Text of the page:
Environmental groups are adding a new front to ongoing legal battles with the Federal government over its moves to stabilize and increase water deliveries to the San Joaquin Valley and Southern California.
Wednesday, three groups – the Center for Biological Diversity, Restore the Delta, and Planning and Conservation League – filed a Federal suit contesting the U.S. Bureau of Reclamation’s moves to convert water service contracts to permanent repayment contracts for Central Valley Project users.
The suit was filed in the U.S. District Court for the Eastern District of California.
Dozens of Central Valley Project water users – including the California Department of Fish and Wildlife – have initiated the process of converting their water contracts a conversion.
The mechanism of converting water contracts was a key element of the Water Infrastructure Improvements for the Nation (WIIN) Act, a law approved in the waning days of the Obama administration that also set into motion new environmental guidelines governing water pumping from the Sacramento-San Joaquin Delta.
Under water service agreements, water users pay a single fee per acre-foot of water used to repay the Federal government for construction costs associated with the Central Valley Project along with its costs for maintaining and operating the project.
By converting to permanent repayment contracts, under the WIIN Act, water users prepay construction costs owed to the Federal government.
For the Central Valley Project’s single largest water user, Westlands Water District, the prepayment cost is estimated in the neighborhood of $320.5 million.
The suit itself centers on whether the Bureau of Reclamation and Department of Interior are required to complete environmental impact studies for the contract conversions under the National Environmental Policy Act, the Federal government’s marquee environmental law.
The issue was raised in another lawsuit waged against the Interior Department and Westlands Water District by the North Coast Rivers Alliance.
In that suit, the Department of Interior contended that the conversion of water contracts from service contracts to repayment contracts did not require the time-consuming process of preparing an environmental impact statement under the law because the conversion was a so-called “non-discretionary act.”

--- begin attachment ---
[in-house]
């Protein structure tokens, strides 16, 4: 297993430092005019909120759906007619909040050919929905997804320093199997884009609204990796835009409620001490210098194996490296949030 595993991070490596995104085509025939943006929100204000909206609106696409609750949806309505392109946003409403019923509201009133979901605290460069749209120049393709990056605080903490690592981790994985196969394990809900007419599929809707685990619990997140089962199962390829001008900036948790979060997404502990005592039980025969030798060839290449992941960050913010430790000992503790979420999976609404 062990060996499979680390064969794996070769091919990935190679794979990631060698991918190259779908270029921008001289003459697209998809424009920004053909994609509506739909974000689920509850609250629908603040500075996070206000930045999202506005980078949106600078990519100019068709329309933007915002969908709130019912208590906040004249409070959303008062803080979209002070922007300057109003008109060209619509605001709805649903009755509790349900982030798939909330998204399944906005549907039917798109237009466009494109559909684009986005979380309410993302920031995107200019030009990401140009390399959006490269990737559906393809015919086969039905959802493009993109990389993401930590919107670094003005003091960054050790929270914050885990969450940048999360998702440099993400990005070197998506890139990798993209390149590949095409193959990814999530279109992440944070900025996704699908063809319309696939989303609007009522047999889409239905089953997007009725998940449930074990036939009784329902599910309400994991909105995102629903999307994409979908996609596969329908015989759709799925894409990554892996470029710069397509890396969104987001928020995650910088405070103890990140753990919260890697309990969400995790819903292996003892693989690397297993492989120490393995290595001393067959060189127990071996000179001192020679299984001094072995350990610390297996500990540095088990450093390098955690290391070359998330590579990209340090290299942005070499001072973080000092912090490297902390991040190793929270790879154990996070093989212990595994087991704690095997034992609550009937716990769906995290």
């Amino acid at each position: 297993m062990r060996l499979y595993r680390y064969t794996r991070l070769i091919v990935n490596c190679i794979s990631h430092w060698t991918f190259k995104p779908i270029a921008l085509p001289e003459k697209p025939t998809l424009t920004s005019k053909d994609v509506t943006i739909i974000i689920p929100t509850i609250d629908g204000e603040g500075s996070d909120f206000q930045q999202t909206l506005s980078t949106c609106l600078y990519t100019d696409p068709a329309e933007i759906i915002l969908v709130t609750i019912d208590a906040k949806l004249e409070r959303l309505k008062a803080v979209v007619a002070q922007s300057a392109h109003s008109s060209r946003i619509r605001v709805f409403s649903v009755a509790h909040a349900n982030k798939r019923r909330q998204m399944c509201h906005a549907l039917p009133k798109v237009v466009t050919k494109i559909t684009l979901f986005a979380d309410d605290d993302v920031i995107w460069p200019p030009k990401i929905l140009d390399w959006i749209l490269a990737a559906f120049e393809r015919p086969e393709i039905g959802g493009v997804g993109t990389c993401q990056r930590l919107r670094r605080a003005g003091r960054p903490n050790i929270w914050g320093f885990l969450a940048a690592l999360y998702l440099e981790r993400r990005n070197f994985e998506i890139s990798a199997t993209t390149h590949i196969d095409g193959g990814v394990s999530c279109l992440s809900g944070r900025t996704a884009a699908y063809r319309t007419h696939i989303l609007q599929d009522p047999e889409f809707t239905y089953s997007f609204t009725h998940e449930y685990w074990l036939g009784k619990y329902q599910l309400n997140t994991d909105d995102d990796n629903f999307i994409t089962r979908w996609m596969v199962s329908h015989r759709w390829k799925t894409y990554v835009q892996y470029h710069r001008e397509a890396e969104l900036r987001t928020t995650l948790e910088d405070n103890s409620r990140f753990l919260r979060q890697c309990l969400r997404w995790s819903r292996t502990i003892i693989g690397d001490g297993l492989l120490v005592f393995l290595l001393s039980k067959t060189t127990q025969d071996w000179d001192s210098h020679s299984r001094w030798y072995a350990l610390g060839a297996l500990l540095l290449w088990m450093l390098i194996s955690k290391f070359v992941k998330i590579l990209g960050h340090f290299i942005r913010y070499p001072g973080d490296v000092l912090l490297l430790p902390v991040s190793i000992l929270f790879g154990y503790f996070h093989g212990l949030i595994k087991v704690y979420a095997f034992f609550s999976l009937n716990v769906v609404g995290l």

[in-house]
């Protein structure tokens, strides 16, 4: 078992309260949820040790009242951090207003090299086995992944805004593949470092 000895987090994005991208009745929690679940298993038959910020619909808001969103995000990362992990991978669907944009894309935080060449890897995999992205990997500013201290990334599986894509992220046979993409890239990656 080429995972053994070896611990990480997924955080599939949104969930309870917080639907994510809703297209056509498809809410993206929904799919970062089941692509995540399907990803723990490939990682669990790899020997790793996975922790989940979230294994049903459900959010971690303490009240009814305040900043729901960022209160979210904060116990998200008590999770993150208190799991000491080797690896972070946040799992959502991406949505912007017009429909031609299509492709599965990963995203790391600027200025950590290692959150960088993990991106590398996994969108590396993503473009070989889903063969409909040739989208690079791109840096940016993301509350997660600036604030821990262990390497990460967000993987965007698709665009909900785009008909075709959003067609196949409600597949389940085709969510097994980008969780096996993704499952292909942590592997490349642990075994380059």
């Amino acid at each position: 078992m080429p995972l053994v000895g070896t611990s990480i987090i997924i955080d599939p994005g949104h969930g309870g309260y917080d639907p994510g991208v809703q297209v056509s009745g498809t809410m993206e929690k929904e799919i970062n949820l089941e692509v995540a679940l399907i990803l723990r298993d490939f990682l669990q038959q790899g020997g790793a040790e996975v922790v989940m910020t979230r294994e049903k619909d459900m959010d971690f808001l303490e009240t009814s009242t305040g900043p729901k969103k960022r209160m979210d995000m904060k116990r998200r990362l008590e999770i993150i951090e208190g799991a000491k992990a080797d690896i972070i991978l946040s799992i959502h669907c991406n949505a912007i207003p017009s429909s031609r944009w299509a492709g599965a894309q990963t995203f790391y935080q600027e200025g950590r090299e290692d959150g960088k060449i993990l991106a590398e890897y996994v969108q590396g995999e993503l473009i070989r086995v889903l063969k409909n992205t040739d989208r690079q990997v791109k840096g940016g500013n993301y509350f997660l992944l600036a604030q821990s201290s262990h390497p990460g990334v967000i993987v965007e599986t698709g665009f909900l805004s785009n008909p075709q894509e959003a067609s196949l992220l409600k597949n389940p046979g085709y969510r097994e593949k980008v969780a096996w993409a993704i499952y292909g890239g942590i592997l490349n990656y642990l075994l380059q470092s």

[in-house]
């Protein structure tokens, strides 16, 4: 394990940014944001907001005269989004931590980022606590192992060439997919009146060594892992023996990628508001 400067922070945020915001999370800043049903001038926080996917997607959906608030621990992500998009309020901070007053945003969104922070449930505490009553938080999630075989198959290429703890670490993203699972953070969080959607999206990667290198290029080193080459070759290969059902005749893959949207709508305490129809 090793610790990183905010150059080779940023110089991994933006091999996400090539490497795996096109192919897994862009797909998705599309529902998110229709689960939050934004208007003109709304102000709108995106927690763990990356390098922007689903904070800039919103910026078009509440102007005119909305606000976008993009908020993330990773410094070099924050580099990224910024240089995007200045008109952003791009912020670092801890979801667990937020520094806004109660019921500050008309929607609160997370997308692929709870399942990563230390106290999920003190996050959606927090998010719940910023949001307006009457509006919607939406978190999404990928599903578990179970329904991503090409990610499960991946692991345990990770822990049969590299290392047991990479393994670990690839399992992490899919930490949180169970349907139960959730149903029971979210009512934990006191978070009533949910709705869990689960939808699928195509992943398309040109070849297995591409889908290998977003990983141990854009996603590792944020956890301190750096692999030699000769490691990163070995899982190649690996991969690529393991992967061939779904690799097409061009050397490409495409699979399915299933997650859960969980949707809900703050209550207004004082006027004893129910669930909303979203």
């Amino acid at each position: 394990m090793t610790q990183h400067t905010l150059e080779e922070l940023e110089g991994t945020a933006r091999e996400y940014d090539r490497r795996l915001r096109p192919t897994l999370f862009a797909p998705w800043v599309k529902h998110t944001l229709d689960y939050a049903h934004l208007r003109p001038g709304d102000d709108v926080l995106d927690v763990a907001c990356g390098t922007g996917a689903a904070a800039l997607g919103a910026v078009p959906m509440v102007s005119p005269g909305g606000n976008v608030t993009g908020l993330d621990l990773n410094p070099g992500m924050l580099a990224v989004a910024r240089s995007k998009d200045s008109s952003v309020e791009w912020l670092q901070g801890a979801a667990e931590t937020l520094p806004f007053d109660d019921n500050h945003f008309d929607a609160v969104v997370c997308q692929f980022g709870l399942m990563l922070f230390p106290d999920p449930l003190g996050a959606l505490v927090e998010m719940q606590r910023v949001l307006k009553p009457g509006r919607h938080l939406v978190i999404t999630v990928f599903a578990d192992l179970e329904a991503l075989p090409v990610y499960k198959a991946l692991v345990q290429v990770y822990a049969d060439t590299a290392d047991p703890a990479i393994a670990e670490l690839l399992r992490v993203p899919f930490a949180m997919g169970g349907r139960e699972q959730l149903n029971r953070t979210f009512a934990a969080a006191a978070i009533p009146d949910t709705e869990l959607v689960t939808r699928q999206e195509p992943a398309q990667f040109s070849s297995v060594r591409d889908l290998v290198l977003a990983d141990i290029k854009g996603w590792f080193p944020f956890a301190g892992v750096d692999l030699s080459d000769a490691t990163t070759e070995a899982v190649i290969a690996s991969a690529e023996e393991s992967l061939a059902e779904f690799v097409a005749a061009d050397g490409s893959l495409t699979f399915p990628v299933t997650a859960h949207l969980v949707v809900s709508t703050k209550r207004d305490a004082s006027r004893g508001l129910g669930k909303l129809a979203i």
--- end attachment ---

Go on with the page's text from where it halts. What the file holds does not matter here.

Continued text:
The particular section governing contract conversions, attorneys for the Interior Department wrote “directs the Secretary of the Interior, upon the request of a contractor, to convert that contract to a repayment contract under specified terms.”
If the Secretary of the Interior had the ability to refuse a contract conversion request under the 2016 law, the agency argues, it would be a discretionary decision warranting environmental review under NEPA.
In a November court order, U.S. District Court Judge Lawrence O’Neill noted the agency’s claim and did not dispute nor challenge it.
But in the new suit, environmental groups wage two new arguments – first, that the sheer number of Central Valley Project contracts being converted under the WIIN Act warrants additional environmental review and second, that because the Interior Department has the ability to negotiate the terms of the contract, it has sufficient discretion to require an environmental impact study.
However, Westlands Water District chief Tom Birmingham – in conversation with The Sun – said that the new contracts for his district and others being converted are virtually identical.
In November, he noted the contract language also mirrored those provided to Friant division water contractors following the approval of the San Joaquin River Restoration Settlement Act of 2009.
In a release announcing the suit, the environmental groups take specific aim at Westlands Water District and its former ties to Interior Secretary David Bernhardt, who once served as legal counsel for the water agency.
The groups derided the law’s contract conversion mechanism as a “sweetheart deal.”
“Career Reclamation staff negotiated each of these contract conversions through a public process consistent with clear congressional directives contained in the Water Infrastructure Improvements for the Nation (WIIN) Act, which was signed into law by President Obama in 2016,” a Reclamation spokeswoman told The Sun.
Despite the castigating, Westlands, it should be noted, is not a party to this lawsuit.
Separately, the environmental groups erroneously claimed that Bernhardt was responsible for announcing Westlands’ contract conversion in February.
The first set of contract conversions – most of which first began development in 2018 – were announced in late February by Ernest Conant, the region director for the U.S. Bureau of Reclamation.
“The non-government organizations simply do not like the law passed in 2016 and signed by President Obama,” Westlands’ Birmingham said.
“The parties involved in this lawsuit opposed the enactment of the [WIIN] Act in 2016 and, notwithstanding their opposition, Congress passed it. And President Obama signed it.”